2023 Trenchless Technology Person of the Year – Dr. John Matthews
When Dr. John Matthews stepped onto the campus at Louisiana Tech University (LA Tech) in Ruston, Louisiana, 23 years ago, he had no idea it would become the home of his professional career.
It was at LA Tech where he was first introduced to trenchless technology and where he developed and honed his skills in applied research. Today, he is the director of the Trenchless Technology Center (TTC), located on the LA Tech campus, and has forged a widely-respected leadership role in the trenchless industry as an educator, mentor, engineer and researcher.
At just 41, Matthews has more than 18 years of experience in rehabilitation and inspection of infrastructure systems. In addition to his duties as director of the TTC and professor of civil engineering and construction engineering technology at LA Tech, he has worked on various research projects relating to water and wastewater rehabilitation and condition assessment for various technology vendors, research organizations and industry associations, including the U.S. EPA, Transportation Research Board, Water Research Foundation (WaterRF), NASSCO and NASTT.
He’s been at the forefront of the cured-in-place pipe (CIPP) styrene emissions research the last five years, with TTC partnering with NASSCO to research and recommend safer work practices related to steam curing CIPP projects. These recommendations have been incorporated into NASSCO Best Practices and have made their way into specifications across North America. This work was recently recognized by the International Society for Trenchless Technology (ISTT) at the ISTT No-Dig Show in Finland. Additionally, TTC and Matthews have patent-pending technology that can be implemented onsite to further mitigate any potential styrene emissions from steam stacks.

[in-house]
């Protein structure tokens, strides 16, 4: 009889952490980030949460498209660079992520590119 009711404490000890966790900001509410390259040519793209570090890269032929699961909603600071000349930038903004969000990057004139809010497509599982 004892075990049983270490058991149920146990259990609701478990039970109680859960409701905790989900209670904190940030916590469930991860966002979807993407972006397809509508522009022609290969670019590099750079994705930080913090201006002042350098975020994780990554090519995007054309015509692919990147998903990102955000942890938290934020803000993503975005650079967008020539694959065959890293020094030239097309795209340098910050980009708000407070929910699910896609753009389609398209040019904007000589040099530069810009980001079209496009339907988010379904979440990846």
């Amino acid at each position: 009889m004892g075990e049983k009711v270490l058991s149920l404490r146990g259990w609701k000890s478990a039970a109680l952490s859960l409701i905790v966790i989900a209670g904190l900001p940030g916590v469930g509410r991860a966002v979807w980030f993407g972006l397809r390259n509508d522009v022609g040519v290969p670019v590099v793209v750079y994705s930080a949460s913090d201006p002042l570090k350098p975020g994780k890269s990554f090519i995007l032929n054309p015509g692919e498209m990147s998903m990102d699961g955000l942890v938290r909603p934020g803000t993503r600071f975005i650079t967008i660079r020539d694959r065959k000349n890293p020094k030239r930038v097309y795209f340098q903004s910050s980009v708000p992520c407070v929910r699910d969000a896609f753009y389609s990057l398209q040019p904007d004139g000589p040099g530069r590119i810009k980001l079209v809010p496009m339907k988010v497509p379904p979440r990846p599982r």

In addition to his styrene work, he has teamed with the U.S. EPA to broaden the use and impact of trenchless technology on a national level through written reports, as well as innovative technology demonstration projects and reports that has exposed industry users to new trenchless methods.
Matthews’ tenure and relationship with TTC dates back to his undergraduate years at the University, where he earned his bachelor’s degree in construction engineering technology (2004), his master’s degree in civil engineering (2006) and his Ph.D. in civil engineering (2010) — all of which had a trenchless technology- focus. During those years, Matthews worked as a graduate assistant and post-doctoral research associate at TTC, crossing paths with then-TTC director and industry pioneer Dr. Ray Sterling.